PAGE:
Surface Coal Miners At Risk For Black Lung

This story is part of an investigation into how federal regulators and the mining industry are failing to protect coal miners from the excessive toxic coal mine dust that causes black lung.

The concern about black lung isn't just focused on coal miners working underground. A new study by the National Institute for Occupational Safety and Health (NIOSH) documents severe cases of the disease among surface coal miners, too.

The study, the first of its kind in a decade, used chest X-rays and breathing tests gathered by a mobile surveillance van, which examined coal miners in 16 states from Pennsylvania to Utah.

"You expect to see less disease among surface miners because you would think they are out in the open air and probably not breathing in as much dust than if they were in a confined space," says Cara Halldin, who coordinated the study for the Epidemic Intelligence Service at the Centers for Disease Control.

Of the miners tested:

- 2,257 worked more than a year at a surface coal mine.

- 46 (2 percent) were diagnosed with coal workers' pneumoconiosis (black lung). All but nine of those miners never worked underground.

- A dozen had progressive massive fibrosis, the advanced stage of the disease.

The last black lung study of surface coal miners in 2002 involved about 10,500 miners and found an illness rate of fewer than 2 percent. The rate of advanced disease was only 0.1 percent. Yet the current study found five times that rate.

"We do see less disease [than among underground miners]," Halldin says, "but we see more severe disease among younger miners."

The most surprising finding involved those miners who never worked underground.

"We identified coal workers' pneumoconiosis and severe pneumoconiosis in surface miners who reported no years of underground mining in their tenure," Halldin says.

Dust 'Comes Up Through The Floorboards'

Most of those with black lung are from the same region in Appalachia where the increase in the disease in underground miners is most pronounced. That suggests that a possible cause may be exposure to silica. Surface mines in the region include coal seams laced with silica-laden rock.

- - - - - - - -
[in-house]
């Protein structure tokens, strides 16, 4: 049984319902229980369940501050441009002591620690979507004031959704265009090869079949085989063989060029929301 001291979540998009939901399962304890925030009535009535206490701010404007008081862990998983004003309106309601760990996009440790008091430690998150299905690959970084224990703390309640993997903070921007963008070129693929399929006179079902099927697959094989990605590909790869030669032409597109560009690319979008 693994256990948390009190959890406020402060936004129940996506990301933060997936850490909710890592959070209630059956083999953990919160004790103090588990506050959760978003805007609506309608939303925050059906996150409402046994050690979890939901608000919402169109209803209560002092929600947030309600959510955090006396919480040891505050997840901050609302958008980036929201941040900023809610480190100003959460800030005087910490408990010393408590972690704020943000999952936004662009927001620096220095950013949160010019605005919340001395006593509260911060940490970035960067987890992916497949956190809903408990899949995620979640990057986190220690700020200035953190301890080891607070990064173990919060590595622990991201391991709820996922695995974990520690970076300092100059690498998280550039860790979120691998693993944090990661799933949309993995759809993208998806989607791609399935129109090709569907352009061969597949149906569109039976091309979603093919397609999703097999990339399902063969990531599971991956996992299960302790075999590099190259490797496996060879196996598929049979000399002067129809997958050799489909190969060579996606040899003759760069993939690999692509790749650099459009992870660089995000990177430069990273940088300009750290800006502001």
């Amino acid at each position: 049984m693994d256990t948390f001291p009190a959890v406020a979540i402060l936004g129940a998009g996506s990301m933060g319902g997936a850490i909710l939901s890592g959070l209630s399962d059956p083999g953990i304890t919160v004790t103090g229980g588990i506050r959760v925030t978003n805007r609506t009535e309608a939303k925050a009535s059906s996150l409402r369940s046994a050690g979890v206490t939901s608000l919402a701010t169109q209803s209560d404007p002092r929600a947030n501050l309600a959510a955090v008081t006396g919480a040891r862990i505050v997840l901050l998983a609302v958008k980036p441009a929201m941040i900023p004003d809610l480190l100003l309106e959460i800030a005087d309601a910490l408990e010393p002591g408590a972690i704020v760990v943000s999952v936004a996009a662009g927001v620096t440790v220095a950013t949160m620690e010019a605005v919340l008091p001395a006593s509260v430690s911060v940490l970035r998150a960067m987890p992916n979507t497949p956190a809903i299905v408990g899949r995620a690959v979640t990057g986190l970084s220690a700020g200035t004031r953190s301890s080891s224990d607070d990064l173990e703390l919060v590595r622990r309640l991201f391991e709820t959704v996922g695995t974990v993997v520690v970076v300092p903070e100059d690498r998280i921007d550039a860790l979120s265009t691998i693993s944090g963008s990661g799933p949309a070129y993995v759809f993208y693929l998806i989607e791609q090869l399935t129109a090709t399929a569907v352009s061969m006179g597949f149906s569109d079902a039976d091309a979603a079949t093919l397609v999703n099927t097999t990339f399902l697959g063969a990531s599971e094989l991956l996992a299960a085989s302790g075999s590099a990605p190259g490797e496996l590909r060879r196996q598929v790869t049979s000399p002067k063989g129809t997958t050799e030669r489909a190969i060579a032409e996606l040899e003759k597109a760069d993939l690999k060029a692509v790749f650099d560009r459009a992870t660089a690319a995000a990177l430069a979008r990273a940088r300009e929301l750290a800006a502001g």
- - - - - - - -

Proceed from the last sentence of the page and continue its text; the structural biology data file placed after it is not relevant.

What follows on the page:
"These findings suggest that current federal permissible dust exposure limits might be insufficient to protect against disease or are not being adequately controlled to prevent excess dust exposure," the study says.

Miners who have worked on the surface describe clouds of dust around mining and drilling machines, around coal trucks and along mine roadways.

"You breathe a lot of dust when you drive a coal truck, even inside," says Jim Harper, who hauled coal for three years before his retirement in 2010. Harper suspects he may have black lung and was tested recently at a clinic in Beckley, W.Va.

Coal dust "comes up through the floorboards and ... through the windows," he says.

'We Know We're Getting Black Lung, Too'

At the Upper Kanawha clinic in Cedar Grove, W.Va., Debbie Wills, a black lung program director, worries that more surface miners have black lung but don't yet know it.

"Most of the surface miners were not coming in for testing because they didn't think they could get the disease," Wills says. "They thought it was only underground coal miners."

X-rays can pick up early indications of the disease. A formal positive diagnosis gives underground miners the right, guaranteed by federal law, to be transferred to less dusty jobs without a reduction in pay.

The NIOSH surveillance van has focused on underground miners because that's its legal mandate, says Anita Wolfe, who coordinates the NIOSH Coal Workers Health Surveillance Program. She says surface coal miners insisted they were also at risk so the program has targeted them for testing, too.

Wolfe says they told her, " 'We're drilling rock. We are shooting rock. We are breathing the dust. We know we are getting black lung, too.' "

About This Story

NPR/CPI

Stories about black lung were jointly reported by NPR News and the Center for Public Integrity. Additional reporting was provided by Ken Ward Jr. of The Charleston Gazette. The stories are part of CPI's Hard Labor series.

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